Sandi Toksvig

You can listen to Sandi Toksvig every weekday from midday on London's LBC 97.3FM on SKY Channel 927 and on the web at or download Podcasts at ITunes (Now one of the UK's top Podcasts)

Friday, November 25, 2005

Heidi goes to China Town

My Dearest Darling Sandi,

Instead of sending quaint stories about my family, I figured it was about time I got off my Ming vase and got down to the business of telling you about the back and beyond of modern day China.

I live in Qinzhou City, Quangxi Provence, China. This is a city of some 2 million people, slightly northwest of Vietnam and about an hours (perilous) drive north of the Gulf of Tonkin, South China Sea. Qinzhou is certainly not a small town, but in the scheme of things, is certainly not your major hub.

There are very few occidentals here and those that are are, in the main, teachers of English. The Chinese are very curious by nature and think nothing of walking up to your front door and having a good old look around. When I say very few occidentals, I mean running-into-your-house-and-carrying-bed-ridden-granny-out-to-see as you walk by, few. Not many under 16 speak any kind of English and those that do are eager to communicate, but oddly shy in that way.

China is NOISEY. I am told this stands true for the rest of the country, but I can certainly vouch for my little corner of it. Firstly, the people. There is an awful lot of yelling which can be alarming at first, but they usually don't yell at me as I am a foreigner and it is taken as read that I will do stupid things that can't be helped. Sitting on a bus is a rather good example of this though. Foreigners are not allowed to drive between cities and there are numerous other restrictions and expenses which mean taking the bus is the only way to go. At first I wondered why everyone yelled all the time. I have come to the conclusion it is because everywhere is tiled and there is a constant echo. There is very little wood, or fabric to absorb sound and when my daughters were here we were constantly asking each other to repeat things because we simply could not hear properly. Grow up in a world like this and of course you will think nothing of all the yelling. To a person used to soft furnishings and carpets it can be a little wearing. Along with the yelling is the television at full volume and music as loud as it will tweek.

Right now, outside my window is a group of "ladies dancing" as I call them. They meet every evening at 8pm in the disused covered market (and in the summer on the roof of the disused market). This apparently happens all over the city and all over China for all I know. They learn set pieces and dance to the same music night after night. The music is very loud and often I need to grab the head phones if I hope to hear your programme.

In my street and often in the building are chickens. More to the point cockerels. It really does not seem to be an issue for people to have a rooster ten feet from your bed sounding off anywhere for 2:30am. I actually don't have a front door to my apartment. It is a gate with a piece of cloth tied over it for privacy. Doesn't stop people stopping on the stairs and peeking through the gaps. And it Certainly does not stop the sounds (smells is a whole different e-mail) coming through. I have become used to the sounds of my building and really only notice the clanging of the scaffolding most of the time.

Directly across the street from me is a scaffolding yard. This usually gets going about 8am but has been known to start up at 6am if there is a scaffolding emergency. There is much throwing about of poles, on and off trucks and the occasional crane, for interest.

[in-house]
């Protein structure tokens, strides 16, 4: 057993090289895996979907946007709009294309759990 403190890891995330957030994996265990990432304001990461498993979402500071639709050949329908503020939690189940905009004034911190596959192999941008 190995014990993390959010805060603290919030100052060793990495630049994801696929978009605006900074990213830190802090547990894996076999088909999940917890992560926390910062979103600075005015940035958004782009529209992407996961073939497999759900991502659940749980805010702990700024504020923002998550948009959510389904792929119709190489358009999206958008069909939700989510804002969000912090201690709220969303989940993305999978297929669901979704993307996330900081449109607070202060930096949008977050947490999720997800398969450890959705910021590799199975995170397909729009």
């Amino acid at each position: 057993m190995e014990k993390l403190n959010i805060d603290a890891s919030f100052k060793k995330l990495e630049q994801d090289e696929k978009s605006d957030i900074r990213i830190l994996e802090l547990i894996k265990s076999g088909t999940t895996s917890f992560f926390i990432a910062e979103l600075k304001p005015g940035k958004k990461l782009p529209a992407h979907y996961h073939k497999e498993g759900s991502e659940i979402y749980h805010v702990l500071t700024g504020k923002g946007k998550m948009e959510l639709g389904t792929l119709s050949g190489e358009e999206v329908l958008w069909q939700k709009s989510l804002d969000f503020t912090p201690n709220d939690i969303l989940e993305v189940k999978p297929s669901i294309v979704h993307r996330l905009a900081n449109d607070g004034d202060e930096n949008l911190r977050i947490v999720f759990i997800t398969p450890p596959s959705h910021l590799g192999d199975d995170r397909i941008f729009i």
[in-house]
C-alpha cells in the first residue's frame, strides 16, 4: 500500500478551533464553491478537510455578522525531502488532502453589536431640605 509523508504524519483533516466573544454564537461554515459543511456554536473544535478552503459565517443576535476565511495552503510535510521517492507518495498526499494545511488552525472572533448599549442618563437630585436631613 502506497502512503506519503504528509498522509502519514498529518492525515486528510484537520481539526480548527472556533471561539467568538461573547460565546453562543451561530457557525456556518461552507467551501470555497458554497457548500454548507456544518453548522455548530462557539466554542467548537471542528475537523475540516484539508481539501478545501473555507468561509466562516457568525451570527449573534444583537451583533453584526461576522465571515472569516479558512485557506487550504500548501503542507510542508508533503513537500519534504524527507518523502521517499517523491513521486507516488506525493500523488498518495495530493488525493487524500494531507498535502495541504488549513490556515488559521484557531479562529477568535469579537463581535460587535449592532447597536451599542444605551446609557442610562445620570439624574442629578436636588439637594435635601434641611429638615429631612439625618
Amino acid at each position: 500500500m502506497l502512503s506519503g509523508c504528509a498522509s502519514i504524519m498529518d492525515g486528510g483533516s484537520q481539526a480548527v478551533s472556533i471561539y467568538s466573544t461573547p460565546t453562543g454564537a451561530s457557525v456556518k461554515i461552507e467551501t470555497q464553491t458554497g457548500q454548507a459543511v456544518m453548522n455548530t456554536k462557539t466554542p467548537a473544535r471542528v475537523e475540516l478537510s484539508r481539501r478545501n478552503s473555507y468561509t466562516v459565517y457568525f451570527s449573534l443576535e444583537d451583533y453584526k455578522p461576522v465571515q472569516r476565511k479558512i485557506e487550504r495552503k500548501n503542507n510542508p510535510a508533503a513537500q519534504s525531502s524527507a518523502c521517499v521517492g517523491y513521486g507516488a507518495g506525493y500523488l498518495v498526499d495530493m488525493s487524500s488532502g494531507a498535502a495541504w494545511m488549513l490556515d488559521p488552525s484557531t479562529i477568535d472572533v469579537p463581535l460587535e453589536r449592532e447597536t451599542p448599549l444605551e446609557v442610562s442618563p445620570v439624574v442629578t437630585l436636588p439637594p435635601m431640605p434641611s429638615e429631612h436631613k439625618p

The roads are full of honking and beeping. Again, at first I thought this strange and more than a little rude, but I have come to realize this is a warning to other road users .."I am here" kind of thing rather than a get-out-of-my-way nudge. But a city full of scooters, motorbikes, bicycles and cars all warning each other they are there can make an awful din. There are also the people that travel the streets and alleys making noise for specific reasons. A type of Rag and Bone person will make jangling noises with a kind of bell like drum. One is supposed to sell or give then empty glass bottles, plastic bottles or cardboard. There must be a dozen or more that go past my balcony every day. There are also the rolling billboards. A person on a bicycle will ride up and down all the streets in the neighbourhood with some recorded political slogan playing through a megaphone over and over, like "don't forget to save your cardboard" or "remember to turn your gas off". Very few vendors actually do the streets and the only one to make a noise is the fresh rolls bikes. They have a recorded megaphone that calls out "MINE TOE ....MINE TOE LINE MOE" over and over.

As I said at the beginning, I wanted to begin doing what I said I would rather than regail you will my family tales, but you comments about Mongolia have made me want to tell you about my dad. (His funeral was the last time I saw Mikki Bate with whom I was reunited on your programme). My Dad William C. Penttila was the first and as far as I know only foreigner to be awarded the Polar Star, Mongolia's highest honour for his services to them. He was friend to the first democratically elected President and was equally=20at home eating some boiled mutton and drinking fermented mare's milk in a yurt. He married a very nice Mongolian lady. There you have it my anecdote of the day. There is loads more to tell about this surprising country. Let me know if you are sick of the sight of my e-mails and I will calm down a bit, but as I am a writer..e-mails are a great source of procrastination for me.

Best of Everything to you,
Heidi Penttila


  • At 12:48 PM, Blogger sarah said…

    Heidi, I've been looking for you. If you want to email: (It's me Sarah Audsley)


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